Leather Jacket Bug: Understanding and Controlling This Lawn Pest

If you take pride in your lawn’s lush greenery, you may have come across the notorious ‘leather jacket bug’. The name might conjure images of a tiny insect wearing a miniature motorcycle jacket, but in reality, these creatures are far less whimsical. They’re a common pest that can wreak havoc on your garden and grass. Let’s delve into what leather jackets are, how to manage them, the myths surrounding crane flies, and how they differ from chafer grubs.

What Are Leather Jacket Bugs?

Leather jacket bugs are the larval stage of the crane fly, often known as ‘daddy longlegs’. These larvae are named for their tough, skin-like exoskeleton that resembles leather. They’re greyish-brown, legless, and can grow up to an inch long. During autumn, crane flies lay eggs in the grass, and these hatch into leather jackets that feed on the roots and stems of grass and other plants, causing noticeable damage to lawns.

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Leatherjackets Bug (European Crane Fly, Tipulidae). Representatives of the family inhabit all continents, being absent only in arid regions, on small oceanic islands with permanent ice or snow cover, and in the central areas of the Arctic and Antarctica. There are about 4200 species in the world’s fauna. Crane flies are represented by a significant number of species in all biogeographic regions (except Antarctica).

Are Crane Flies Poisonous?

Despite their sometimes intimidating size, crane flies are harmless. They neither bite nor sting and are not poisonous. Adult crane flies are often seen in homes during late summer and early autumn, but they pose no threat to humans or pets.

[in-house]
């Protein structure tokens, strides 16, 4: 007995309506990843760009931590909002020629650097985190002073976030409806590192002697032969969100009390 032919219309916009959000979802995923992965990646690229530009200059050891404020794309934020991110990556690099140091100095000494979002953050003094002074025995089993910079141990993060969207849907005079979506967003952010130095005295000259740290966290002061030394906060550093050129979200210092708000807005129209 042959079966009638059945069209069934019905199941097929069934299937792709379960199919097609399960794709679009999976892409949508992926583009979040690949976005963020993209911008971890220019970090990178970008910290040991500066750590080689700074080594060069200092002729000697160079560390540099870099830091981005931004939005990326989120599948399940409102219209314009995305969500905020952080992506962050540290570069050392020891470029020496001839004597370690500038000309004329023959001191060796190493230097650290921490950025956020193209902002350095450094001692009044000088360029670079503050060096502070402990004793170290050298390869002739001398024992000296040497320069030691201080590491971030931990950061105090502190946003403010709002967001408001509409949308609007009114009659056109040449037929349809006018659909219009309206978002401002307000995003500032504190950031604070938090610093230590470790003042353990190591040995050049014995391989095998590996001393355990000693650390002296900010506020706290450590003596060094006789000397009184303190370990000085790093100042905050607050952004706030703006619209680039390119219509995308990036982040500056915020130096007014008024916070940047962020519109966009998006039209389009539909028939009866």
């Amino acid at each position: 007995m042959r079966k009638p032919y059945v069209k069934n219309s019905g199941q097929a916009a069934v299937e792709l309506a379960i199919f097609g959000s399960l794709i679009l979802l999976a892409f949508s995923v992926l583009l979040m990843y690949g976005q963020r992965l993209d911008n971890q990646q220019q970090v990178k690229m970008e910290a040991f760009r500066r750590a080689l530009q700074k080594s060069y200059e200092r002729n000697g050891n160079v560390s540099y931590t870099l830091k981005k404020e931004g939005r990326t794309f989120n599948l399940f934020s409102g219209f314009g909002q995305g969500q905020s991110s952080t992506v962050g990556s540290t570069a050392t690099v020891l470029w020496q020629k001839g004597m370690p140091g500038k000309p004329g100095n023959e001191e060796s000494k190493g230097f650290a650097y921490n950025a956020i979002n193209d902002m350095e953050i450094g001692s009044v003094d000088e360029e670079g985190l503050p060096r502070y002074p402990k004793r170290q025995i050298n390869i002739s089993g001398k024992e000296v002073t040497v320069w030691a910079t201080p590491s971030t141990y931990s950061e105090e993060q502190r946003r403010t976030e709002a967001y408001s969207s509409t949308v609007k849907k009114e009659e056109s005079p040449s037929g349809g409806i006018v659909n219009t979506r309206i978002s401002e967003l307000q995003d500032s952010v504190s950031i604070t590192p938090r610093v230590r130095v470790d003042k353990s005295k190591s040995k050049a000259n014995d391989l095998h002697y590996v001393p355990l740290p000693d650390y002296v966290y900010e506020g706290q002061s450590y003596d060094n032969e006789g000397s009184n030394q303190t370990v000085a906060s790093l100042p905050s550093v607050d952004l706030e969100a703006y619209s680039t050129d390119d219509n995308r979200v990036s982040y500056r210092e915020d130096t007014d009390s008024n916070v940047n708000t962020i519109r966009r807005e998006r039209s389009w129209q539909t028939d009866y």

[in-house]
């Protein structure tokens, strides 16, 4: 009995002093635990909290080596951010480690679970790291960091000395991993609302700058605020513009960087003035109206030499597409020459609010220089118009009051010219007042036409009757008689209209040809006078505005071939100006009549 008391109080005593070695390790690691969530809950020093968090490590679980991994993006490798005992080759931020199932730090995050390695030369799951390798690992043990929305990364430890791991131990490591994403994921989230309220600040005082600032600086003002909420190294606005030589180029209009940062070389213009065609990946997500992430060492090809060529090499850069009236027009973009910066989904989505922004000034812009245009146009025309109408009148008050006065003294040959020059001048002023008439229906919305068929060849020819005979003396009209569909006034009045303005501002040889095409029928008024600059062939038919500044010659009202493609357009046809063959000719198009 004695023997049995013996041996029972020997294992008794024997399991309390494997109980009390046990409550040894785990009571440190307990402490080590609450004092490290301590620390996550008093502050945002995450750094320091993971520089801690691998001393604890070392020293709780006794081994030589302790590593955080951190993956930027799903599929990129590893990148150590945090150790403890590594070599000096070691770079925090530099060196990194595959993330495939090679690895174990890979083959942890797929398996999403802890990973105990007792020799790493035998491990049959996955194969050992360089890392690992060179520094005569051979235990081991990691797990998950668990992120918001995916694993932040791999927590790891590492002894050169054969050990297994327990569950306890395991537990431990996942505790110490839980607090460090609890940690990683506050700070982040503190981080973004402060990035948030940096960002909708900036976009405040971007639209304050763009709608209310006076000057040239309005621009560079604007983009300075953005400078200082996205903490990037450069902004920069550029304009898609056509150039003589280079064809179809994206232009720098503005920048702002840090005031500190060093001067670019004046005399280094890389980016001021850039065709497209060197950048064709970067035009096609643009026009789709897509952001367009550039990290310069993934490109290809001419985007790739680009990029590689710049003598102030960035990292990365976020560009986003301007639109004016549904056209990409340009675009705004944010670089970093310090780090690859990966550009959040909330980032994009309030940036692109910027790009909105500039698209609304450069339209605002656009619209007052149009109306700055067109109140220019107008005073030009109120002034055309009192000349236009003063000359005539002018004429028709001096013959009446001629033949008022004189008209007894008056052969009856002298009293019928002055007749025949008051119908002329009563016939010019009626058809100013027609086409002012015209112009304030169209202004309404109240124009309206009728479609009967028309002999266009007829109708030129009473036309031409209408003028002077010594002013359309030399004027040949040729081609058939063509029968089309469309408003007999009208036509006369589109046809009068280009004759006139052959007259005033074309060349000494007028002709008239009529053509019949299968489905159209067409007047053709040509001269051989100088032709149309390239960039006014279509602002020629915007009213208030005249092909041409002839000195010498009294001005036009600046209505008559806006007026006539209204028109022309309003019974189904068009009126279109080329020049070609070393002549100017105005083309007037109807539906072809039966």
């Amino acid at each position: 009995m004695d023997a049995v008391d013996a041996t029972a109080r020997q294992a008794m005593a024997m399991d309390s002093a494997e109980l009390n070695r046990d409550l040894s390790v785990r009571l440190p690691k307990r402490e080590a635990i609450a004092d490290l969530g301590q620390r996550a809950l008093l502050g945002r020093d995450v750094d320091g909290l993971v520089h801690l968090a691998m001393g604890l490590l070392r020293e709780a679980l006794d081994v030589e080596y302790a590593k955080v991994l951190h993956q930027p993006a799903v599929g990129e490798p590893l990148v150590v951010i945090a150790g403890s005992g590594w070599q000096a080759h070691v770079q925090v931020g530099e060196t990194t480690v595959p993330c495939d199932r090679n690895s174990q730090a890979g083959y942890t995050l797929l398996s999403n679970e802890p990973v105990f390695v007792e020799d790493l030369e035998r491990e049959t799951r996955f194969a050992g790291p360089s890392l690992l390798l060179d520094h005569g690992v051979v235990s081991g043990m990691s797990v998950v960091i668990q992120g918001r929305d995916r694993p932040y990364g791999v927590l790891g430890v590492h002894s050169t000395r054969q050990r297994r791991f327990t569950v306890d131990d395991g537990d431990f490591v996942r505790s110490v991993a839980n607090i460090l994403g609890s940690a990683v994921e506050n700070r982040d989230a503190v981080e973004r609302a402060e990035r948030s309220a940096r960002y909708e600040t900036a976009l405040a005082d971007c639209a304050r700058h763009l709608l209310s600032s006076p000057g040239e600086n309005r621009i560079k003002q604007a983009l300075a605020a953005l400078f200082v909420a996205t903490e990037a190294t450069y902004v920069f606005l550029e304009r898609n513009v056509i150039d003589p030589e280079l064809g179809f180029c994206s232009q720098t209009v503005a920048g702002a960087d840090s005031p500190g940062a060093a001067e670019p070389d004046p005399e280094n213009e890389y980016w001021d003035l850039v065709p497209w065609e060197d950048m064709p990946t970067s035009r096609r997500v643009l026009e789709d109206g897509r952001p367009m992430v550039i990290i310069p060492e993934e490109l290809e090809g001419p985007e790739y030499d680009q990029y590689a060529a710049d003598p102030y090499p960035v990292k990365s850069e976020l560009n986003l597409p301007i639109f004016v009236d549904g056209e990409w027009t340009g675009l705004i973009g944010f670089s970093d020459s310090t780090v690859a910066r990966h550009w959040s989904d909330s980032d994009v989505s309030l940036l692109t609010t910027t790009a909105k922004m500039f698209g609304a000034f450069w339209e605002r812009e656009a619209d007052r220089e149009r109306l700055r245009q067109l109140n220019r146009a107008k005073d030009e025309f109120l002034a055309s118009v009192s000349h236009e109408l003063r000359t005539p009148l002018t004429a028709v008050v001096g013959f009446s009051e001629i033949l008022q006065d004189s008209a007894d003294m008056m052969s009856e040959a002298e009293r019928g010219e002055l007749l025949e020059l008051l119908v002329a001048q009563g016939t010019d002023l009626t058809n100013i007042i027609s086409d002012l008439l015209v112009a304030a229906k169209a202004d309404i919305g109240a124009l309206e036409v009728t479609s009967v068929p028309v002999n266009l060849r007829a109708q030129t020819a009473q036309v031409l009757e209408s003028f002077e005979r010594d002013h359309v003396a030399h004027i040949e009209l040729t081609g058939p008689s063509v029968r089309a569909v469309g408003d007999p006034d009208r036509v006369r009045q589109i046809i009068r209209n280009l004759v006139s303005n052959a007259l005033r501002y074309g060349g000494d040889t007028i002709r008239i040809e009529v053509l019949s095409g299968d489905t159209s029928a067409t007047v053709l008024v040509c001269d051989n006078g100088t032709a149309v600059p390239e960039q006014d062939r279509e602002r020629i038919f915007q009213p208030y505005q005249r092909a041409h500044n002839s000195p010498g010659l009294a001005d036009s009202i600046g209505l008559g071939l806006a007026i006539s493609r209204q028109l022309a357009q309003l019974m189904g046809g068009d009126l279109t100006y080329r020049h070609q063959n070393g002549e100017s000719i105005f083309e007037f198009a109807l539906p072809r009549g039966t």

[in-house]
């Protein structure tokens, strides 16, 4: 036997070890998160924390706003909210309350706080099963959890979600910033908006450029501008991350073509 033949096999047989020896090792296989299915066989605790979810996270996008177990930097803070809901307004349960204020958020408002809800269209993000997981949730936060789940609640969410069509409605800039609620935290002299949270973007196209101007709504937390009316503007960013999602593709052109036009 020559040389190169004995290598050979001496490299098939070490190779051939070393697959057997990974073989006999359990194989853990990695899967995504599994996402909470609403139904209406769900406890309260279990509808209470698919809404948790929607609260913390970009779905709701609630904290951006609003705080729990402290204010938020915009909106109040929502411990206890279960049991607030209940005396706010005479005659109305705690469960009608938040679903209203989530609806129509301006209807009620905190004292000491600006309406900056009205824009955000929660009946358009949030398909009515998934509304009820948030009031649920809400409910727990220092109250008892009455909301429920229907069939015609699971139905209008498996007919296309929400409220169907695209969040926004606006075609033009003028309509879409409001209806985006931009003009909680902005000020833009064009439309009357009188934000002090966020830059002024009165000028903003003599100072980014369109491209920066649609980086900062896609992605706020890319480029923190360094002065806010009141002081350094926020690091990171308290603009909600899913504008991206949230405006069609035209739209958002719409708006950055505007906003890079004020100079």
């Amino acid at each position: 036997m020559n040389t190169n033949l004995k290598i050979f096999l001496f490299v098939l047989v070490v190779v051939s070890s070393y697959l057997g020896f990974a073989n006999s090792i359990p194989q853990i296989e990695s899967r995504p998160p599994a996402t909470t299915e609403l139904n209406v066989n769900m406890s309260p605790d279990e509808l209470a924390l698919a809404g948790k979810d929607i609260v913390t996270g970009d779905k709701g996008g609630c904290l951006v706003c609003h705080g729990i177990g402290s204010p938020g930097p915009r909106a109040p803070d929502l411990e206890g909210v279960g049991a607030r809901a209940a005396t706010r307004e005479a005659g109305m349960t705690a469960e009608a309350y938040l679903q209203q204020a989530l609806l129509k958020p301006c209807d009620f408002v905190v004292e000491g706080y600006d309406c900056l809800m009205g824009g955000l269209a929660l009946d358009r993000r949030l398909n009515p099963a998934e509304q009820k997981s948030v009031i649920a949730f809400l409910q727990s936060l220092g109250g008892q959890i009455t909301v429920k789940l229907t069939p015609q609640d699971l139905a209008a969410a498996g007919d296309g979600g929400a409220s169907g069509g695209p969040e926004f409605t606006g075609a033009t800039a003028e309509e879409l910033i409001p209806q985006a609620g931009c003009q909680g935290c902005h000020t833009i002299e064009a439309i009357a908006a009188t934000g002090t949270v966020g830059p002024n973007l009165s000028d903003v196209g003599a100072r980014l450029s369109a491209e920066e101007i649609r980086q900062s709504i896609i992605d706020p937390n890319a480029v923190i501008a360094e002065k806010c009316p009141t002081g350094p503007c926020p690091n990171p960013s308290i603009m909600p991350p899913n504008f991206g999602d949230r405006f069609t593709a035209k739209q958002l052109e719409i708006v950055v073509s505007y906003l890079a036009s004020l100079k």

Leather Jackets vs. Chafer Grubs

Leather jackets are often confused with chafer grubs, which are the larvae of chafer beetles. While both are lawn pests that feed on plant roots, they are different species. Chafer grubs are typically white with a distinct C-shaped body and have three pairs of legs near the head. In contrast, leather jackets are legless and have a more elongated body shape.

The Damage Done by Leather Jackets

The primary issue with leather jackets is the damage they cause as they munch through the roots and stems of your grass. This can result in yellow patches, bare spots, and an overall unhealthy appearance of the lawn. The presence of these pests can also attract other wildlife, like birds and foxes, which dig up the turf to feed on them, causing further damage.

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How Do You Get Rid of Leather Jackets?

Eradicating leather jackets involves a combination of cultural, biological, and chemical methods:

  1. Cultural Controls: Maintain a healthy lawn through proper mowing, watering, and fertilization. A robust lawn can withstand and recover from leather jacket damage more effectively.
  2. Biological Controls: Introduce natural predators like nematodes (specifically Heterorhabditis bacteriophora) which are parasitic to leather jackets. Nematodes are applied as a water mixture over the affected lawn, where they enter the larvae and release bacteria that kill the host.
  3. Chemical Controls: Although chemical options are available, they’re becoming less popular due to environmental concerns. If you opt for insecticides, it’s crucial to follow the instructions carefully and consider the impact on beneficial insects and the wider ecosystem.
  4. Physical Removal: In small areas, manually removing the larvae by hand or using a garden vacuum can be effective.

Remember, the best method is prevention. Encouraging a healthy lawn with proper care is the most effective long-term solution for leather jacket control.

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Leather Jacket Bug Chemical Controls – Fast But Dangerous

Chemical control remains a traditional method for combating leather jacket infestations in lawns, despite growing environmental concerns and a trend towards more sustainable practices. The use of insecticides can offer immediate and, at times, necessary relief from severe infestations, but it’s not without its drawbacks.

Chemical Substances Used for Control